- Considering my background, how well do you think I would fit in this company and/or profession?
- How does your company compare with others we've discussed?
- Would the work involve any lifestyle changes, such as frequent travel or late-night business entertaining?
- Considering all the people you've met in your line of work, what personal attributes are essential for success?
- Based on my skills, education and experience, what other careers would you suggest I explore before making a final decision?
- What abilities are important for success and enjoyment in your field? What values are important? What personality traits are important?
- What do you like most/least about your job? about your field?
- How can students find summer jobs or internships in your field? Are there other means of gaining experience before graduation?
- If you could do anything differently, what would you change about your career?
- What advice to you have for students who are preparing to enter your field?
- What staring salaries/salary advancements can one expect?
- Is a graduate degree important? If so, what fields of study are helpful?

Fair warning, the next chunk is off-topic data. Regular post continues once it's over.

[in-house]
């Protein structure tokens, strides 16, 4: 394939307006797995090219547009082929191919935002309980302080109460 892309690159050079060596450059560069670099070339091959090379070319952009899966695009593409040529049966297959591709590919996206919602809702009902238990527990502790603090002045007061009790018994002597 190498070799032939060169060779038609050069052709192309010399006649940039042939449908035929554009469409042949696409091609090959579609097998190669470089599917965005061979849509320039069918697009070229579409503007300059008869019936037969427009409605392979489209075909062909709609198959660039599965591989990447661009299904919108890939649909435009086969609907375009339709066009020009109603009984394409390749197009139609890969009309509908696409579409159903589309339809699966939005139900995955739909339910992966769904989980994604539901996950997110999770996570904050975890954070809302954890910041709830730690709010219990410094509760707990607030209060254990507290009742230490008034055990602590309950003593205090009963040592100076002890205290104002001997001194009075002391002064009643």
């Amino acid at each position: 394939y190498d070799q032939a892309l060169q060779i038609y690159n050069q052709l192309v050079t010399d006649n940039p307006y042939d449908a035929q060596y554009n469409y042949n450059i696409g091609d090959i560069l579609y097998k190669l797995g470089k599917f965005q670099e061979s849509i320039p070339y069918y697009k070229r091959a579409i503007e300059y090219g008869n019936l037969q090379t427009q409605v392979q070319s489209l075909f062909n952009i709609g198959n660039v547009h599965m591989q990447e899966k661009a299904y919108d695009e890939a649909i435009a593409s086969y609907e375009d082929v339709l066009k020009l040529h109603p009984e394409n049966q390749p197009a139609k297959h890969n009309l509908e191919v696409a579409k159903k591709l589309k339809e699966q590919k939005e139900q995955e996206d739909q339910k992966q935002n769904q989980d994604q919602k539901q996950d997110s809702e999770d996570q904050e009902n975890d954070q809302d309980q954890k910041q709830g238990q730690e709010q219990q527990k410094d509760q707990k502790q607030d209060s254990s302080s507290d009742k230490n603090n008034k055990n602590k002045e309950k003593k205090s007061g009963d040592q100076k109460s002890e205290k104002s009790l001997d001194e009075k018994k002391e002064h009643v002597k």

- Can you recommend sources for more information (specific books, trade publications, professional journals)?
- Do you know of other professionals with whom I might speak for more information about this field?
- Where can I write to get up-to-date information on salaries, employers and industry issues?
- What professional journals and organizations should I be aware of?
- Does your organization have a Home Page where I can find more information?
- Is there anything else you think I need to know?
- With what other people would you recommend I speak? When I call, may I use your name?
Learn what works and what doesn't, how to open conversations and get the info. you need.
Sample Letters Review a couple of examples of a letter designed to request an informational interview as well as thanking someone for an information interview.